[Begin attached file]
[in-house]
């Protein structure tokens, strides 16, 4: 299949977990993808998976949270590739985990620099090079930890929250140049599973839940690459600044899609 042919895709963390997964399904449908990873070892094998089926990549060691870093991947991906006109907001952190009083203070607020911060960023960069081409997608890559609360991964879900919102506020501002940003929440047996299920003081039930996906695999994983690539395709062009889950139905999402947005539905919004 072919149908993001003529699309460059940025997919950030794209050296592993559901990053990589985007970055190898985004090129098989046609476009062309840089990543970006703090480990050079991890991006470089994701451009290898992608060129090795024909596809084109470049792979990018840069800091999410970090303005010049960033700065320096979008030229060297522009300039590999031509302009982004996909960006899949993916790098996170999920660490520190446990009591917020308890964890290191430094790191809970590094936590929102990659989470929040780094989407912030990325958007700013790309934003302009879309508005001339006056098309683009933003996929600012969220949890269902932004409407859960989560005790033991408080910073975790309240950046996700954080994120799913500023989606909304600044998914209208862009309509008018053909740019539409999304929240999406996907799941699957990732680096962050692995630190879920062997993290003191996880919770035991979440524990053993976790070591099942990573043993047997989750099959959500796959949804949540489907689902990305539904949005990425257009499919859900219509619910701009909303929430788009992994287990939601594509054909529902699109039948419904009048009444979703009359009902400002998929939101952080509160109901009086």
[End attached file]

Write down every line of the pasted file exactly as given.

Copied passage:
[in-house]
């Protein structure tokens, strides 16, 4: 299949977990993808998976949270590739985990620099090079930890929250140049599973839940690459600044899609 042919895709963390997964399904449908990873070892094998089926990549060691870093991947991906006109907001952190009083203070607020911060960023960069081409997608890559609360991964879900919102506020501002940003929440047996299920003081039930996906695999994983690539395709062009889950139905999402947005539905919004 072919149908993001003529699309460059940025997919950030794209050296592993559901990053990589985007970055190898985004090129098989046609476009062309840089990543970006703090480990050079991890991006470089994701451009290898992608060129090795024909596809084109470049792979990018840069800091999410970090303005010049960033700065320096979008030229060297522009300039590999031509302009982004996909960006899949993916790098996170999920660490520190446990009591917020308890964890290191430094790191809970590094936590929102990659989470929040780094989407912030990325958007700013790309934003302009879309508005001339006056098309683009933003996929600012969220949890269902932004409407859960989560005790033991408080910073975790309240950046996700954080994120799913500023989606909304600044998914209208862009309509008018053909740019539409999304929240999406996907799941699957990732680096962050692995630190879920062997993290003191996880919770035991979440524990053993976790070591099942990573043993047997989750099959959500796959949804949540489907689902990305539904949005990425257009499919859900219509619910701009909303929430788009992994287990939601594509054909529902699109039948419904009048009444979703009359009902400002998929939101952080509160109901009086």